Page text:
. . . rivers
Are the Almighty’s joy. How could He otherwise
—Friederich Hölderlin, tr. Richard Sieburth
Alone on a mild summer day, I slide my wooden boat down a muddy bank and it lands with a splash in the slack water of the Kentucky River. I scramble down, take a seat at the midthwart of this sixteen-foot dory, then pull out onto the heart of the river. Steep walls of limestone stretch along the banks, patrolled by pairs of belted kingfishers at half-mile intervals. Often they answer the call of my creaking oarlocks with their own giddy rattle, then sweep around my boat in wide reconnoitering loops, flying inches from the surface of the water. Soon I settle into the familiar, satisfying rhythms that marry arms and oars in a single understanding of wood, water, wind, and bone.
In 1839, Henry David Thoreau and his older brother John built a boat that they rowed from their home in Concord, Massachusetts, to the source of the Merrimack River near Concord, New Hampshire. Thoreau subsequently wrote up the trip in A Week on the Concord and Merrimack Rivers, a book that inspired me to build my own boat, the one I’m now rowing along my own native river. Here in the summer of 2014, I’ve come down to the Kentucky from my house a few miles upland with a specific task in mind: to read, for the fifth or sixth time, what Thoreau called his “unroofed book,” and to see if I might experience that book in a fundamentally different way here in a boat, on a river, under a roofless sky. The chapters of A Week are divided into seven days, “Saturday” through “Friday.” My plan is to launch my boat at a different landing each day and read the chapter designated for that day. I could say that I’m conducting some kind of thought experiment into the field of neo-Romantic pastoral hermeneutics (if such a thing exists), but really I just want to spend part of my summer vacation floating on the Kentucky River, watching the kingfishers and rereading my favorite book.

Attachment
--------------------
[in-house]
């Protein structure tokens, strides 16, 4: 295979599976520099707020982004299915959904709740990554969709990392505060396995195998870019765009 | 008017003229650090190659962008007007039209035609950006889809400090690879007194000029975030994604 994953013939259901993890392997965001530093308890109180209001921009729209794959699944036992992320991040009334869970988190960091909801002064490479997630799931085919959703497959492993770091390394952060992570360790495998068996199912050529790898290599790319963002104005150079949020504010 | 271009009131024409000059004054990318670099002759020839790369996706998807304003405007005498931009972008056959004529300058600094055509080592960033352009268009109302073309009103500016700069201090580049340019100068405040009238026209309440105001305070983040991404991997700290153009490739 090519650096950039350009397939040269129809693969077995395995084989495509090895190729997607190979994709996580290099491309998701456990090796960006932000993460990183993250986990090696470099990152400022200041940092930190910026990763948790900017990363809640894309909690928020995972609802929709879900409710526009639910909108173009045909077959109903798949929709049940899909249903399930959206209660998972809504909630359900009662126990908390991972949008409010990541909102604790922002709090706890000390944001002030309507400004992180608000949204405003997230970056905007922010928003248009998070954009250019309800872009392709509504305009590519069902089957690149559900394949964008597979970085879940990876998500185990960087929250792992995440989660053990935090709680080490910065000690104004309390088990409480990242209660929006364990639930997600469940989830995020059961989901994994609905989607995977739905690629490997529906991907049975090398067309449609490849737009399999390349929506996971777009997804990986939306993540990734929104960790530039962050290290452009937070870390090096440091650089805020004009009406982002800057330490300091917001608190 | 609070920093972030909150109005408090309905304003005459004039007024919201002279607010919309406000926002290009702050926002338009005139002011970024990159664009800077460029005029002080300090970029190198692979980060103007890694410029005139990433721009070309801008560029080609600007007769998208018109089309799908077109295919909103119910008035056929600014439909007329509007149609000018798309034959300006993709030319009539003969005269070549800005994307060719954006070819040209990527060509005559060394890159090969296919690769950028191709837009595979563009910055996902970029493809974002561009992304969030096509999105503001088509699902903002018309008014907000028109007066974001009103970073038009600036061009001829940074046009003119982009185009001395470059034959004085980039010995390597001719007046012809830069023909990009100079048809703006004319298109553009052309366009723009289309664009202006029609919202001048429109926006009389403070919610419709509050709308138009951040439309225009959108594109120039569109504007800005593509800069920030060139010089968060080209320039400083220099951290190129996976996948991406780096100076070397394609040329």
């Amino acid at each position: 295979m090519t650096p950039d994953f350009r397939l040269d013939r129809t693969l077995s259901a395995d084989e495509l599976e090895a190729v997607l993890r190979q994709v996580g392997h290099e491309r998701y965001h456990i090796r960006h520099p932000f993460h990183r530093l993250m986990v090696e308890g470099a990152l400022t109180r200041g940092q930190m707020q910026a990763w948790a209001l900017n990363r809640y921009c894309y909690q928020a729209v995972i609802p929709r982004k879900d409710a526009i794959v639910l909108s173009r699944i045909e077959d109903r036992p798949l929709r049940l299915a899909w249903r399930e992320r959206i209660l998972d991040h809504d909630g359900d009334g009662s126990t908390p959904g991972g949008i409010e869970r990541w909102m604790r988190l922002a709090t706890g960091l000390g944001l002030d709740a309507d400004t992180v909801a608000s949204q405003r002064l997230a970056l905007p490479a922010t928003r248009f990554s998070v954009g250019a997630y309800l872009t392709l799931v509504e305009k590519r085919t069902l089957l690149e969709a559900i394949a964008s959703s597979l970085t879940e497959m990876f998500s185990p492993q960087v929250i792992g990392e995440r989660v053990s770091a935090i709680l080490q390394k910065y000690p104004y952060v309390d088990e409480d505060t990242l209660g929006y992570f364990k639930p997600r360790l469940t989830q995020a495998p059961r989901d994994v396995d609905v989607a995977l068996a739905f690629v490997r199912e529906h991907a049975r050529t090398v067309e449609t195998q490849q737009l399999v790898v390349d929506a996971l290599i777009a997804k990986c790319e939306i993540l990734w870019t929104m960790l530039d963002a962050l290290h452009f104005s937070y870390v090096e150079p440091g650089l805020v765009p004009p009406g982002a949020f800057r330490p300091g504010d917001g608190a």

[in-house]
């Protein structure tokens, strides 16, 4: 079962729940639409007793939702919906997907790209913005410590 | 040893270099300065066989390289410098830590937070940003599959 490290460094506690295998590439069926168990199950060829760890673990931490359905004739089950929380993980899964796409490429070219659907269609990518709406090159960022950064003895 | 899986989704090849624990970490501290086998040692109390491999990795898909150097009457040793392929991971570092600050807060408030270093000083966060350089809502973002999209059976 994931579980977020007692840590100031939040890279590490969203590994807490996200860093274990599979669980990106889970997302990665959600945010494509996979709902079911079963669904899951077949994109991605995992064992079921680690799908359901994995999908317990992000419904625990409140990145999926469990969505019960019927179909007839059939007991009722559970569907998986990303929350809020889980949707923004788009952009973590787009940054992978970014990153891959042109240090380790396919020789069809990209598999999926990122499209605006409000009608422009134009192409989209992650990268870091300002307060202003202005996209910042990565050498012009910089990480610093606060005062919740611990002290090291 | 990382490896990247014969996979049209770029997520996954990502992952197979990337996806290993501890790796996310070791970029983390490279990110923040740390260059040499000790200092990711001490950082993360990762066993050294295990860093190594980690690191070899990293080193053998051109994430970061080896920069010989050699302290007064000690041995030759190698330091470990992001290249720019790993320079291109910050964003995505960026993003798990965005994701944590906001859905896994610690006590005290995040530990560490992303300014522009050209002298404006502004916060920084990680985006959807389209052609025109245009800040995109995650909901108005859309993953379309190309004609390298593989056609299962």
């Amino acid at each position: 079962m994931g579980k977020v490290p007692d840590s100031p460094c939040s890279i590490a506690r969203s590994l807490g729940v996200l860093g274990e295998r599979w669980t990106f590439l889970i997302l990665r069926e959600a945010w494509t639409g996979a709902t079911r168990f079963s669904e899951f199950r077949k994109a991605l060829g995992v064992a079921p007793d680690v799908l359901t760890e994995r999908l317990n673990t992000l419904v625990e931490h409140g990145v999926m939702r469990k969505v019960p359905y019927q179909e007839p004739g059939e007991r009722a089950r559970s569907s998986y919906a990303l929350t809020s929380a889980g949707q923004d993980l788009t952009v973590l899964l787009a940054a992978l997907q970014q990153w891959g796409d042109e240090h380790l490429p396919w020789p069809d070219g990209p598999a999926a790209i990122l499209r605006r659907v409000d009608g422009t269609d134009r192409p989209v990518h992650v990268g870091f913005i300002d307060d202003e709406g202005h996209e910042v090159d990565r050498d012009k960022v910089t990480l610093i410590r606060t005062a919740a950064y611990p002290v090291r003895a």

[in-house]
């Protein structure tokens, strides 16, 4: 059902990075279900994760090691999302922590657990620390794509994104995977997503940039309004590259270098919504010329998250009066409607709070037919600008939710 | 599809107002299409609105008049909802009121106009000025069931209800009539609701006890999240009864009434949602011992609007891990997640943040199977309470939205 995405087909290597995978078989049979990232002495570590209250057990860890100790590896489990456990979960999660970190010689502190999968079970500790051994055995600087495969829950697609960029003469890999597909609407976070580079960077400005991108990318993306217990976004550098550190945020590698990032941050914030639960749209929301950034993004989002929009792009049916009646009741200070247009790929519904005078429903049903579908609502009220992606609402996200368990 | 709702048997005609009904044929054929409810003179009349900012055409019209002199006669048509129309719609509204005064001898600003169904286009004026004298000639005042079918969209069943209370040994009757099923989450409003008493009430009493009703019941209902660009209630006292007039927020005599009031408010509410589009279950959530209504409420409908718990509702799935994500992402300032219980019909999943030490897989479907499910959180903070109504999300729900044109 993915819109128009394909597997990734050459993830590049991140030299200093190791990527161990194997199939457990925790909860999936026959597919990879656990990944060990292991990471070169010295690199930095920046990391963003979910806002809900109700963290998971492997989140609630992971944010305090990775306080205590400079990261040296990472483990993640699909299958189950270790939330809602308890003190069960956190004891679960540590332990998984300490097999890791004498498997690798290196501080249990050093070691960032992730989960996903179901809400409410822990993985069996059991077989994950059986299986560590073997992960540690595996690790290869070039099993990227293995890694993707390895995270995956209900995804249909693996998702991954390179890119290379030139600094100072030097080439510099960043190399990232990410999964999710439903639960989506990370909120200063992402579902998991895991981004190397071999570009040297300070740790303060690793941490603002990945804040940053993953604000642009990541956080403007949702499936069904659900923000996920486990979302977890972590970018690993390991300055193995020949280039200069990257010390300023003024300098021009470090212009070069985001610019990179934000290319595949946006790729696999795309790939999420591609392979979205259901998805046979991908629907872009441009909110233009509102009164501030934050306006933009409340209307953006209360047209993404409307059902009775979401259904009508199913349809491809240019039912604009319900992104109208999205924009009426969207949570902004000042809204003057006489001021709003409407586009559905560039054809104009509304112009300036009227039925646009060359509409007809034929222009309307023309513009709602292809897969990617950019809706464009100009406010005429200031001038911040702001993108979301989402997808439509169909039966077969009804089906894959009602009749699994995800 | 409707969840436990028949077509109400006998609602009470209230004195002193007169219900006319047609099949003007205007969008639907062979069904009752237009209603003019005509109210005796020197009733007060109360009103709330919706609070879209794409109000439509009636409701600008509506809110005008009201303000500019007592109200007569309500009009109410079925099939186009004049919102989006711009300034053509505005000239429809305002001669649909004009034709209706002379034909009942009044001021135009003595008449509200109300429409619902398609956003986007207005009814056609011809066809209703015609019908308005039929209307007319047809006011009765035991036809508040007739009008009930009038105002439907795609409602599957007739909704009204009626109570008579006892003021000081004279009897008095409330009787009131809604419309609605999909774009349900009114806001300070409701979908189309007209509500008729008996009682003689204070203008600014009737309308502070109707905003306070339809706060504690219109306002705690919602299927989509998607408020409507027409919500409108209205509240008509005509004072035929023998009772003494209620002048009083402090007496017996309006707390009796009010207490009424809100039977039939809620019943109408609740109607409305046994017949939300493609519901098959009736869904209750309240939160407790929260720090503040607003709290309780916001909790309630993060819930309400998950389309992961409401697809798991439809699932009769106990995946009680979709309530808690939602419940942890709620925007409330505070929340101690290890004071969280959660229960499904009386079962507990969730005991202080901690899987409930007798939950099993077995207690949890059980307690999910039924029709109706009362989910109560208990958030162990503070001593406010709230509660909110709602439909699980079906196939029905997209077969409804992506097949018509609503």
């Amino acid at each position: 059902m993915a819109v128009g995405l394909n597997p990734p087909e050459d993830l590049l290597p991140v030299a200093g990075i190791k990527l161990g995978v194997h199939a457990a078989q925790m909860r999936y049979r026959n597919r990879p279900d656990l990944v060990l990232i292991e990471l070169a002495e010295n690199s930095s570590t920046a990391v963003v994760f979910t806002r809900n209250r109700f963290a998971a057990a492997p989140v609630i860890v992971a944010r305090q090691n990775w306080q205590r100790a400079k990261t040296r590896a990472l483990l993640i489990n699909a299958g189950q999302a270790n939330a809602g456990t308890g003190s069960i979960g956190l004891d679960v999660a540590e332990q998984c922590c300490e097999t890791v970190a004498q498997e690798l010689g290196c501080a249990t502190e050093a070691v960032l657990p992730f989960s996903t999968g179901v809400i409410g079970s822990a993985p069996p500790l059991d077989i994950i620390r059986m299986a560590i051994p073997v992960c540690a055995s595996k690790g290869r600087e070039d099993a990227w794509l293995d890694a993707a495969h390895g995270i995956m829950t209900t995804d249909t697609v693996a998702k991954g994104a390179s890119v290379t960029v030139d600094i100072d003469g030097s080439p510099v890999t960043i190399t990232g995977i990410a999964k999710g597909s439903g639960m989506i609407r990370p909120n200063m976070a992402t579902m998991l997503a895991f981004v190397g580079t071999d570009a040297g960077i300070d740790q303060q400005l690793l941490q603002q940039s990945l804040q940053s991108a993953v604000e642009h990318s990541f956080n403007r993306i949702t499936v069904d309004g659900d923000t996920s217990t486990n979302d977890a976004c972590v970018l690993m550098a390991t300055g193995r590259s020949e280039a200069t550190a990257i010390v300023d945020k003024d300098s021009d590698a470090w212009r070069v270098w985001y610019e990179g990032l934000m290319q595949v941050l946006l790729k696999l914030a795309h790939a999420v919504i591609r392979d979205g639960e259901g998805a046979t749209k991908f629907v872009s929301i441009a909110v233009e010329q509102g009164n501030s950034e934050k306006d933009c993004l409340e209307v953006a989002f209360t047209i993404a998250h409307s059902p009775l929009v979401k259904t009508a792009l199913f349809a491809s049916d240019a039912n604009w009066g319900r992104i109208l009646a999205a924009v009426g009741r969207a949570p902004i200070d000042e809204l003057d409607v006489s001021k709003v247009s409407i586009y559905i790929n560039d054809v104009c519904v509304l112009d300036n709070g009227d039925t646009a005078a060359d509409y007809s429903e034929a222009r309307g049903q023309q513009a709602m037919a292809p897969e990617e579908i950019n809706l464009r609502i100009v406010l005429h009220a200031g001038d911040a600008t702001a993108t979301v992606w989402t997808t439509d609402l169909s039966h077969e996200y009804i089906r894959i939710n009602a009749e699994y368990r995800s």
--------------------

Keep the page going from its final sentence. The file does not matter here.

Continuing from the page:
If you polled a selection of writers and serious readers, I suspect you’d find that a great many have one book they return to again and again, one book that is always near the nightstand, one book that compels them for reasons even they might not wholly understand. It is the book into which they have pasted images, commentaries, butterfly wings. And often, I would wager, it is a non-canonical or unexpected book. That, I think, makes the compulsion all the more interesting. I have a friend who can sometimes be seen at a bus stop or in a café dipping back into Black Lamb and Grey Falcon, by Rebecca West. That book is ostensibly a travelogue about a trip through Yugoslavia, but as Geoff Dyer has noted, it really has two subjects: Yugoslavia and everything else. I feel much the same way about Henry David Thoreau’s first, and if not forgotten, almost completely ignored book. As with Black Lamb and Grey Falcon, A Week on the Concord and Merrimack Rivers is ostensibly about, well, seven days spent rowing on the two rivers designated in the book’s prosaic title. But it is also about whatever else was on Thoreau’s mind at the time, things that have absolutely nothing to do with river travel. This is what makes A Week at once such a fascinating and, to many, a maddening book. Thoreau’s own contemporaries were slow to take it up. Though the book was generally well reviewed—although critics did take exception with the author’s unorthodox religious ideas—it was not well remunerated. It sold two hundred copies in four years. A rueful Thoreau remarked in his journal that, of the nine hundred books he owned, he had actually written seven hundred of them—all the copies of A Week that hadn’t sold.